This whole topic is such a war within myself - while part of me wants so badly to live simply and in an ecologically responsible way with every decision I make, there is another part of me that loves the way advertising presents things, and I think a tiny part of me even believes that if I buy this particular item, that says something about me. This is really scary - that I have been trained to think in this way! How do I undo it?


This is an amaryllis I have started; it has begun its rapid growth spurt, which will hopefully result in some gorgeous red blooms before too long. I was taking some pictures of things I have growing around the house today, and was thinking about the pleasure that can be taken in them. The growth of them is beyond our capacity to control; we simply provide a conducive environment suited to the plant and hope for the best. Thinking about doing my small part to make the earth a little greener, a lot can be said for growing one's own food. Of course, it's not always possible, and I'm not planning on starting a greenhouse in my living room. But I've been thinking about how to go about growing tomatoes indoors over the winter, after suffering through one too many mealy overpriced ones from the grocery store. Not only will growing my own provide better tasting tomatoes, but that will be one less food item that has gone through who knows what process to arrive here. I'm not sure how well this will work out, since they require so much sun, but I can always give it a go.
Another small yet significant change I made awhile ago that I was thinking about today is switching from using plastic wrap to wax paper when something in the microwave needs to be covered. I always hated throwing the hot, shrinky wrap in the garbage, and I just don't like the idea of melty plastic sticking to my food ("Will you have some carcinogens with that soup, Ma'am?"). The wax paper can also be composted (Nova Scotia has a very good recycling program; they pick up everything, including compostable materials.) One thing at a time.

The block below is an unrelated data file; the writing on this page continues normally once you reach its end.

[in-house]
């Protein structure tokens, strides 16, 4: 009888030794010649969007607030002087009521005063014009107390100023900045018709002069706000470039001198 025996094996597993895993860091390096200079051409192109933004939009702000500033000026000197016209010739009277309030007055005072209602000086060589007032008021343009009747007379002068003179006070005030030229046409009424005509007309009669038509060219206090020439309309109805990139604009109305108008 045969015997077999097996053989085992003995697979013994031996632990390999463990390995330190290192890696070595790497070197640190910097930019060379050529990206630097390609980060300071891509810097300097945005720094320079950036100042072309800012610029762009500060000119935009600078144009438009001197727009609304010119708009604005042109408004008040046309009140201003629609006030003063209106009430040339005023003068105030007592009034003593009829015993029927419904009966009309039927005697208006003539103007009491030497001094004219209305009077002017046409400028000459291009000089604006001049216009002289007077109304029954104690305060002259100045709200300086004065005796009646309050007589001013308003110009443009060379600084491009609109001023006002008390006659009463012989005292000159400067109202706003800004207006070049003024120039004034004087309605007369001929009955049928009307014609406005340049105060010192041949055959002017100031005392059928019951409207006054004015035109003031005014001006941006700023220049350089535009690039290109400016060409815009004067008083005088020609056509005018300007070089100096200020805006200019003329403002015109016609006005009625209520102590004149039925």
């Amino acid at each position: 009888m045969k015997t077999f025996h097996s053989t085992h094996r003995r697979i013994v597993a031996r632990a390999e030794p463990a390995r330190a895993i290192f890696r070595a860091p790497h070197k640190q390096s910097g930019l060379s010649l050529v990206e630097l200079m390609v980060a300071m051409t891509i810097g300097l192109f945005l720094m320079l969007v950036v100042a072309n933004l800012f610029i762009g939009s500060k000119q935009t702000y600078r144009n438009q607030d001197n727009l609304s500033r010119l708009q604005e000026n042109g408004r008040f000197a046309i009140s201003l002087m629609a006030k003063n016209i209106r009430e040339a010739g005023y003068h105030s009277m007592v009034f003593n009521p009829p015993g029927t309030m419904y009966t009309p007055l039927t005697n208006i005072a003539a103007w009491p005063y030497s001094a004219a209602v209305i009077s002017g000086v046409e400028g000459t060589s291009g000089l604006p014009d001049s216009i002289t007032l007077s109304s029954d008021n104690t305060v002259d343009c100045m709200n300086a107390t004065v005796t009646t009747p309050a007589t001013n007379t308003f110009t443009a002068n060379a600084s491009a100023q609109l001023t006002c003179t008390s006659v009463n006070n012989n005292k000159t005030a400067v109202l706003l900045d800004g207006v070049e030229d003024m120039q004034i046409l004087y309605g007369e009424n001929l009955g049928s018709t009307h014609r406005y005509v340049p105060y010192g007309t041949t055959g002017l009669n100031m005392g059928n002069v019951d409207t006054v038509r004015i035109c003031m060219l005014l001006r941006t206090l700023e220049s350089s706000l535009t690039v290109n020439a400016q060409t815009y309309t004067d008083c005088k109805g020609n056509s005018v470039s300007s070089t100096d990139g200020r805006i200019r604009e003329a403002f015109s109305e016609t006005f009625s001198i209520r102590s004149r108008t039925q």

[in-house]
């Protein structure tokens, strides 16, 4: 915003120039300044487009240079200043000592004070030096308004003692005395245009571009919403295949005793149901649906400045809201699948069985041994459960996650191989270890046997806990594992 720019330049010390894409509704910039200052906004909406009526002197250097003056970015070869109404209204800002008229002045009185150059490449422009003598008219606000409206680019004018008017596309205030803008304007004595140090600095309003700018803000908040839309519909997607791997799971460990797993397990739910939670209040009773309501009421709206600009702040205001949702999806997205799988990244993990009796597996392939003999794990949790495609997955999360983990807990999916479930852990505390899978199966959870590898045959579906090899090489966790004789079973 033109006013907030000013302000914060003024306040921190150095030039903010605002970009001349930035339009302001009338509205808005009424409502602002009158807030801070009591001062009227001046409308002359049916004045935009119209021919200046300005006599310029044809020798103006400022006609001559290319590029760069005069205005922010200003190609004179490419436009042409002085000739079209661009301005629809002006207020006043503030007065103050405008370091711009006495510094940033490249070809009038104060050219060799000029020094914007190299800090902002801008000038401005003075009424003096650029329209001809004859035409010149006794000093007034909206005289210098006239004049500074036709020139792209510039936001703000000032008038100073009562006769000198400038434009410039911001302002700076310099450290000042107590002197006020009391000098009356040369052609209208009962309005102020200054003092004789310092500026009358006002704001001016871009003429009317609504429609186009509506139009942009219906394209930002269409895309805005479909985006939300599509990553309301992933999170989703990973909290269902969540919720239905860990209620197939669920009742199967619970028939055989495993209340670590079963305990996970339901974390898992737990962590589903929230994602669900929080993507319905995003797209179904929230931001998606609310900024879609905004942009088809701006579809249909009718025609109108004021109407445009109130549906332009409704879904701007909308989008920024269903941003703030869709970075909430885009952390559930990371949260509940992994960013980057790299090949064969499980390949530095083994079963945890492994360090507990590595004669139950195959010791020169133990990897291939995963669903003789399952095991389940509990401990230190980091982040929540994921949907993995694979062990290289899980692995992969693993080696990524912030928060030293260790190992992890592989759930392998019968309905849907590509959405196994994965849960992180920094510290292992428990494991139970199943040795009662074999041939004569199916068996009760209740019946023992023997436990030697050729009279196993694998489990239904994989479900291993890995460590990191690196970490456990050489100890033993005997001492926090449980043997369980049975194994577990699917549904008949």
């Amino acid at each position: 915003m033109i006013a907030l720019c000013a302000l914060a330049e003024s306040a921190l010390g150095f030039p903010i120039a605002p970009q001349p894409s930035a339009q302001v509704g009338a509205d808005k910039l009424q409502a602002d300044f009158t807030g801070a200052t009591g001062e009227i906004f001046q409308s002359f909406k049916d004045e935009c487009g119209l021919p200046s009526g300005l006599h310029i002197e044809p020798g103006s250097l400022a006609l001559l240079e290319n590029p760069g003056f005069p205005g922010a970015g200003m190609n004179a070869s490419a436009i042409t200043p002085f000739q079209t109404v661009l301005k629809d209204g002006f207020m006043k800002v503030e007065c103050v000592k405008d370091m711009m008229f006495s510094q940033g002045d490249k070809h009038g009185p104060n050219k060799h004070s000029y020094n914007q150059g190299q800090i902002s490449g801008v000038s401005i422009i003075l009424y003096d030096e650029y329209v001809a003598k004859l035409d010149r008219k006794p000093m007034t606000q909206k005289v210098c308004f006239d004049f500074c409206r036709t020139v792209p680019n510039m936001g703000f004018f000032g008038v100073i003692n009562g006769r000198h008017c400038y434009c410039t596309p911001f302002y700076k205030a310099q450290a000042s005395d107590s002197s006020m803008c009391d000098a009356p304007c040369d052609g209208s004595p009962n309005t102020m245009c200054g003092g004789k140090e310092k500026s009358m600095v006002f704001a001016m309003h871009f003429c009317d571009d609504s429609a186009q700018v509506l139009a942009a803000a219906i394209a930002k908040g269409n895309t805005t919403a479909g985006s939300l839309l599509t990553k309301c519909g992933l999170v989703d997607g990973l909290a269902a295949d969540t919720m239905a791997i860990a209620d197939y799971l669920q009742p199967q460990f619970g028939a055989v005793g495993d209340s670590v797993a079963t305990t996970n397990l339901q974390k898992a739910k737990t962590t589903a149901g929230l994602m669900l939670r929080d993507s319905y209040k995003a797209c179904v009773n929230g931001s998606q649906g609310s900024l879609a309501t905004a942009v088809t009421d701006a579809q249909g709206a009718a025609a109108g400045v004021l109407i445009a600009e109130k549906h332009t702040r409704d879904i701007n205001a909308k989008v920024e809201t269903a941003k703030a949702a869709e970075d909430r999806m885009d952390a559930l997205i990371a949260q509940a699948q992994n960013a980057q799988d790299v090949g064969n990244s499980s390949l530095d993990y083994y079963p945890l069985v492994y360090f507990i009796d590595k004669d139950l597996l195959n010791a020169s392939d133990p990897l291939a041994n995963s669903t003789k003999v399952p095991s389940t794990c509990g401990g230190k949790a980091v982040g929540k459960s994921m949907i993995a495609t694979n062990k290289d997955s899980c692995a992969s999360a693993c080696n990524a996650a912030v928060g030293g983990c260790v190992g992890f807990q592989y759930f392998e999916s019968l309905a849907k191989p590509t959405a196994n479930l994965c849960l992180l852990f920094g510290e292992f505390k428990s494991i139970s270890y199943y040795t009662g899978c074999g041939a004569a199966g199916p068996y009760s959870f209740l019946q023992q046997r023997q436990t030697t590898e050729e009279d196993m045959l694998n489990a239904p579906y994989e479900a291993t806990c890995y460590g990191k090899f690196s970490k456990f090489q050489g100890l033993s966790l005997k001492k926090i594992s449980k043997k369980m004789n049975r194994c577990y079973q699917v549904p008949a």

A picture I took of the cookbook I mentioned in an earlier post, which has contributed to this whole blog and a new way of thinking about 'stuff'.

A few things have come to my attention over the past week (super busy with work and courses makes for a non-blogging Sherrie) that I'm trying to straighten out in my mind.

1. Wal-mart opened here a few weeks ago. As much as I don't like Wal-Mart for their greediness, treatment of employees, etc. I still have this inclination to go and see what they have (mainly for soap scents and a couple other craft things I can't find at other stores here). I don't want to spend my money supporting the corporation, so I figure the best way is to just avoid going in the first place. But part of me still wants to... here is that war within me thing again.

2. Adam brought a group pf people to my attention earlier this week. A group of people in the San Francisco bay area have decided that they are not going to buy anything new for a year (aside from underwear, groceries, and things related to safety.) It is so true that we don't need more stuff, and why not get it second hand? The Compact is what they're called, and I like a lot of things about their philosophy. Their blog is here.